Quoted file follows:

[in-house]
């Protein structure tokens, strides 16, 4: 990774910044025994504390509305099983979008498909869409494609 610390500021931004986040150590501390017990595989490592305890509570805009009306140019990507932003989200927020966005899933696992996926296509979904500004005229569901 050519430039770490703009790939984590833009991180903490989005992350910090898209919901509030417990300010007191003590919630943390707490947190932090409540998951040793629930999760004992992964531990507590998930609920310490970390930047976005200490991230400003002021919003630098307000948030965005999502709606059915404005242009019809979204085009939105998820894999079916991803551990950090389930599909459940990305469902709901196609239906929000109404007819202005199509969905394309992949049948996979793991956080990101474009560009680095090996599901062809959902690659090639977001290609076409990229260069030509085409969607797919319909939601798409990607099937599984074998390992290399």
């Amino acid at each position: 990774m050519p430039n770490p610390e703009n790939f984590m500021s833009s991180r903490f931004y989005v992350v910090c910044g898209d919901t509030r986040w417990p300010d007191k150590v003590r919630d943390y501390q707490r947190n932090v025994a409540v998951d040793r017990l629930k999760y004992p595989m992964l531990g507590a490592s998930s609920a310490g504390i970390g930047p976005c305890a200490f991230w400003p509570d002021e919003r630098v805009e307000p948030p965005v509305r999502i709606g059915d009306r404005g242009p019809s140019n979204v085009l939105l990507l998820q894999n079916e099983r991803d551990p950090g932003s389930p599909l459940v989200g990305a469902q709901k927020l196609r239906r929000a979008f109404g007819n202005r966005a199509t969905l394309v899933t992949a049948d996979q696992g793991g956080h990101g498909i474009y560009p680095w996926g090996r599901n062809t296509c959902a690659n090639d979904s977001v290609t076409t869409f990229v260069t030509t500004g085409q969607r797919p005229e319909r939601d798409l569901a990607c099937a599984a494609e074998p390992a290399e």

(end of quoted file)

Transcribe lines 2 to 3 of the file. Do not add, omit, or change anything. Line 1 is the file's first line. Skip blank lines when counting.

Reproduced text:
């Protein structure tokens, strides 16, 4: 990774910044025994504390509305099983979008498909869409494609 610390500021931004986040150590501390017990595989490592305890509570805009009306140019990507932003989200927020966005899933696992996926296509979904500004005229569901 050519430039770490703009790939984590833009991180903490989005992350910090898209919901509030417990300010007191003590919630943390707490947190932090409540998951040793629930999760004992992964531990507590998930609920310490970390930047976005200490991230400003002021919003630098307000948030965005999502709606059915404005242009019809979204085009939105998820894999079916991803551990950090389930599909459940990305469902709901196609239906929000109404007819202005199509969905394309992949049948996979793991956080990101474009560009680095090996599901062809959902690659090639977001290609076409990229260069030509085409969607797919319909939601798409990607099937599984074998390992290399």
């Amino acid at each position: 990774m050519p430039n770490p610390e703009n790939f984590m500021s833009s991180r903490f931004y989005v992350v910090c910044g898209d919901t509030r986040w417990p300010d007191k150590v003590r919630d943390y501390q707490r947190n932090v025994a409540v998951d040793r017990l629930k999760y004992p595989m992964l531990g507590a490592s998930s609920a310490g504390i970390g930047p976005c305890a200490f991230w400003p509570d002021e919003r630098v805009e307000p948030p965005v509305r999502i709606g059915d009306r404005g242009p019809s140019n979204v085009l939105l990507l998820q894999n079916e099983r991803d551990p950090g932003s389930p599909l459940v989200g990305a469902q709901k927020l196609r239906r929000a979008f109404g007819n202005r966005a199509t969905l394309v899933t992949a049948d996979q696992g793991g956080h990101g498909i474009y560009p680095w996926g090996r599901n062809t296509c959902a690659n090639d979904s977001v290609t076409t869409f990229v260069t030509t500004g085409q969607r797919p005229e319909r939601d798409l569901a990607c099937a599984a494609e074998p390992a290399e």